Last Tango in Paris (1972)

Janz Anton-Iago

DIRECTOR: Bernardo Bertolucci | CAST: Marlon Brando, Maria Schneider, Jean-Pierre Léaud | SCREENPLAY: Bernardo Bertolucci | PRODUCER: United Artists | RUNNING-TIME: 136 mins |  GENRE: Drama/Arthouse/Romance | COUNTRY: France/Italy
Anyone less acquainted with Bernardo Bertolluci’s transitional and incendiary film Last Tango in Paris is more likely to be drawn into the crackbrained controversy revolving around its infamous key sex scene – a buttered-up, middle-aged Marlon Brando performing a savage/erotic (omit depending on your personal sexual honesty) buggery on French arthouse darling Maria Schneider fully clothed on the floor – a scene so perversely, unapologetically portrayed that it sent the early 70’s MPAA Ratings board go apeshit, churches declare immoral condemnations, Puritans vomit, and moviegoers queueing up to see what the butter was it all about. It’s technically an act of masochistic rape, but one that is scandalously welcomed by the supposed victim. This is exactly the kind of thing that would make those morally righteous Daily Mail columnists faint.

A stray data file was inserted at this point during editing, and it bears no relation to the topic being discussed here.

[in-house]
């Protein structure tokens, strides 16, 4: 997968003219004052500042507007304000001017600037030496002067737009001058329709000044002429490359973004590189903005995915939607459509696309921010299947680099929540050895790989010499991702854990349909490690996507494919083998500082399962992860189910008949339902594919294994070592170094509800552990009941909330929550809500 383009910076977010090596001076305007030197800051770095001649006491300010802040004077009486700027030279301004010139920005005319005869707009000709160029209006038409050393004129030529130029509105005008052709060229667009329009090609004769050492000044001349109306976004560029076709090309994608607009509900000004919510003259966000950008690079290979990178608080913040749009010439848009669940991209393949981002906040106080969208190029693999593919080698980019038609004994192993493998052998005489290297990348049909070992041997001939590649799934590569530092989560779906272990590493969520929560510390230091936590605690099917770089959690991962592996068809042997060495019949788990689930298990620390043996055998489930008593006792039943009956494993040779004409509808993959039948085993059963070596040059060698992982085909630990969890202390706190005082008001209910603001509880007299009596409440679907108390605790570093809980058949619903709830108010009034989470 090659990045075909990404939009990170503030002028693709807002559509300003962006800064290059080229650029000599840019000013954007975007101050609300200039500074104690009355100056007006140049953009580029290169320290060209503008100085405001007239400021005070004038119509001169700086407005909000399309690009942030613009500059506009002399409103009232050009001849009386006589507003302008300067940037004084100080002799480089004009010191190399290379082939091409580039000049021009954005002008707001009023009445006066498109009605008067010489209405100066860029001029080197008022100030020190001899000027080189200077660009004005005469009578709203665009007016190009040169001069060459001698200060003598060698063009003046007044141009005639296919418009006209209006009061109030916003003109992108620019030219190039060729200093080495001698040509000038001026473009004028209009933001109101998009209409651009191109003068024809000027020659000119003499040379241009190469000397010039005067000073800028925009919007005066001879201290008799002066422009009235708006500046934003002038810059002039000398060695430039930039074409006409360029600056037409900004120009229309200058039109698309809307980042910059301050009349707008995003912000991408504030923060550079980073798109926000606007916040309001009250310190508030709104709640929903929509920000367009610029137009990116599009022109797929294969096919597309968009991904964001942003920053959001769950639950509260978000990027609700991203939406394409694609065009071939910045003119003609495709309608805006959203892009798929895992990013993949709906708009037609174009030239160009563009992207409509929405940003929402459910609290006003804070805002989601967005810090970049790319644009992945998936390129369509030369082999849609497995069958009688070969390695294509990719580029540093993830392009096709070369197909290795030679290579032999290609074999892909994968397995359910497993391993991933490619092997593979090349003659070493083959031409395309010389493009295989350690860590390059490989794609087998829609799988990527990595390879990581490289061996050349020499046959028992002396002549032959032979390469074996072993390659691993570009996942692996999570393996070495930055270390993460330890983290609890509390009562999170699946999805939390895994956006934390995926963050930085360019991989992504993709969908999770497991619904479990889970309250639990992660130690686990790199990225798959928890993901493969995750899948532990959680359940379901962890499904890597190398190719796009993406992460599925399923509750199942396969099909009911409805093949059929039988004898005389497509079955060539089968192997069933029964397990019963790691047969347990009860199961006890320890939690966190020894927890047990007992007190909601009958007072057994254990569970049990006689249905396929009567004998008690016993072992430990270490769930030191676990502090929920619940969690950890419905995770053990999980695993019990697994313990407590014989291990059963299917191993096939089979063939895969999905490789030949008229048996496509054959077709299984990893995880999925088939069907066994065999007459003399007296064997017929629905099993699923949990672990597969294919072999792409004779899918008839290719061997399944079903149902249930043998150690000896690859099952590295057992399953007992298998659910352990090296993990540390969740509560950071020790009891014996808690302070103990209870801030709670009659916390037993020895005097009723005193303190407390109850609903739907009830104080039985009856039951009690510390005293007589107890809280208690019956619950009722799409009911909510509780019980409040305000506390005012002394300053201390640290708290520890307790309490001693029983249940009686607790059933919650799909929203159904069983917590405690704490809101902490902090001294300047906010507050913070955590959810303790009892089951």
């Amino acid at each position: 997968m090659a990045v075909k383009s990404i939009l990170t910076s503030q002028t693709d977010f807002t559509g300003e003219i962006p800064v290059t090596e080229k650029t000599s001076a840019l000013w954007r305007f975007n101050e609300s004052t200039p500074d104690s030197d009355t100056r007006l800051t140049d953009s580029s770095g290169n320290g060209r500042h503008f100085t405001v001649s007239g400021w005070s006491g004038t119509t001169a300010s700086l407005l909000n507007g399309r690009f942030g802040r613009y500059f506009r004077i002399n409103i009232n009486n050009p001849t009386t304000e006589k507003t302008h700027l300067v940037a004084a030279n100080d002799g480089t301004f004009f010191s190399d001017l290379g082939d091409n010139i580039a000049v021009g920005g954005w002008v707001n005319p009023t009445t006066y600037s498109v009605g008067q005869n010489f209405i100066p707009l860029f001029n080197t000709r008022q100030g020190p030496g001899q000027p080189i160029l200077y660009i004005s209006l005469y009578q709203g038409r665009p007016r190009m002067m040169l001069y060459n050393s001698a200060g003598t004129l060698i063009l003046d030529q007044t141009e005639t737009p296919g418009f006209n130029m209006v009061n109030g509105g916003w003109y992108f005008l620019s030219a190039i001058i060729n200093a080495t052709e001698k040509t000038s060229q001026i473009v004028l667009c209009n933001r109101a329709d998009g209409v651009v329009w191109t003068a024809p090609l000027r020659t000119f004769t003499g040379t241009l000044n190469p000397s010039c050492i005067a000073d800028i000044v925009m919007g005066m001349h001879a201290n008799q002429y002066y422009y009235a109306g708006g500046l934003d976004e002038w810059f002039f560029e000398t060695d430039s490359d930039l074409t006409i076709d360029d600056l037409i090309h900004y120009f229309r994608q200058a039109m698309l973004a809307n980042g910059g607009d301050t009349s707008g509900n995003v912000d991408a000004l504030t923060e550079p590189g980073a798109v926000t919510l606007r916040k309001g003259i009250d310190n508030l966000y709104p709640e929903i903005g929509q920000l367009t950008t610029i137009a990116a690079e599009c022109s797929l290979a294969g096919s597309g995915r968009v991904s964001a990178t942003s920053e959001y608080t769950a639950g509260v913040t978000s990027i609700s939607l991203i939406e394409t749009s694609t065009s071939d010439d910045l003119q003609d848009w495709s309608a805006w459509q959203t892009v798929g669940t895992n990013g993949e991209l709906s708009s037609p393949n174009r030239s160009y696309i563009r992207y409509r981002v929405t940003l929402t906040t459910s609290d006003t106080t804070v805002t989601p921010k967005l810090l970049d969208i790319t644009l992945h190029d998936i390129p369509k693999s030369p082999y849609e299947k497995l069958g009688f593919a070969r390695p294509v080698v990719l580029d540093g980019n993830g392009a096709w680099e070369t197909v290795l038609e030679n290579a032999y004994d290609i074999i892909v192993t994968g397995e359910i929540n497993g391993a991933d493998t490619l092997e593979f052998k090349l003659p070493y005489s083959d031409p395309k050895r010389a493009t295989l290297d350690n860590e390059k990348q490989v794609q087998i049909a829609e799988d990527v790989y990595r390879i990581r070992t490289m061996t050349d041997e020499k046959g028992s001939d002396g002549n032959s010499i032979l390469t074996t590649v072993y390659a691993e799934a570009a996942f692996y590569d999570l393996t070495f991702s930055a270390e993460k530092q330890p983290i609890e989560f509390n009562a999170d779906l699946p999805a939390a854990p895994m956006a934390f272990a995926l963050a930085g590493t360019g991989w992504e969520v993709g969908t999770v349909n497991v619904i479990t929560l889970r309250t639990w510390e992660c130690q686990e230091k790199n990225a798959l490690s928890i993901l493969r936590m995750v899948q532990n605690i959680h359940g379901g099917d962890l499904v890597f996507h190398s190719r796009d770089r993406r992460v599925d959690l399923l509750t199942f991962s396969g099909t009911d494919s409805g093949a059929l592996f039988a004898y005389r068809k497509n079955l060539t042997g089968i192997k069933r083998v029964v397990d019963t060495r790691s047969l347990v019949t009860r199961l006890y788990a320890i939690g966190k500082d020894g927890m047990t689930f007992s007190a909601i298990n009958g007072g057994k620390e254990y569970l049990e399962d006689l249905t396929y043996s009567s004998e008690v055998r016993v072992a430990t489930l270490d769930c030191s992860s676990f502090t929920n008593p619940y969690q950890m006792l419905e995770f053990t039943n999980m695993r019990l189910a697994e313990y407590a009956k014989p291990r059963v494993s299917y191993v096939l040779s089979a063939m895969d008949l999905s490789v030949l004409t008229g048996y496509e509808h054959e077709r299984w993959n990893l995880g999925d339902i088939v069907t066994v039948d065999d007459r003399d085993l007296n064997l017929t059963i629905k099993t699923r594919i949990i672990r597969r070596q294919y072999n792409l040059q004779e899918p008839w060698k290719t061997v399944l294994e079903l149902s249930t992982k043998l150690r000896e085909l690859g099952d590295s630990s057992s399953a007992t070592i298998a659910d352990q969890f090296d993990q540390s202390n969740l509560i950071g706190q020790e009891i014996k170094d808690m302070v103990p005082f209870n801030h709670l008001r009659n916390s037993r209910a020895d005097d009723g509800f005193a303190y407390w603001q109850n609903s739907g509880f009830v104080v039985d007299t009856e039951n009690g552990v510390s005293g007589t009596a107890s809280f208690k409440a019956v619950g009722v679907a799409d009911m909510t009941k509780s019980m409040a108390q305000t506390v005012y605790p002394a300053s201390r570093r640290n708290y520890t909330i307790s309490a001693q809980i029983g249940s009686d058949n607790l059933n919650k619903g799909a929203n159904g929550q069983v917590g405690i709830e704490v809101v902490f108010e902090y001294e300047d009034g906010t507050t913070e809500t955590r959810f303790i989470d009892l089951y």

Yes, there are lots of sex scenes here, most of them debauched, depraved, with the protagonist Paul committing sexual savagery to his nonconsensual, submissive female accomplice. But just because a director films aplenty of them in one roll of celluloid doesn’t mean its viewers, and in this case voyeurs, are entitled to postulate that this film is about sex and all its carnal possibilities. Obviously, the great lesson here is that taking a situation of out its context proves to be extremely noxious. The truth is, anyone who soaked up and opened their minds to Bertolluci’s enigmatic masterpiece would valiantly justify that Last Tango in Paris is so much more about sex. It is perhaps one of the bravest, boldest, sexually and emotionally frank films ever made.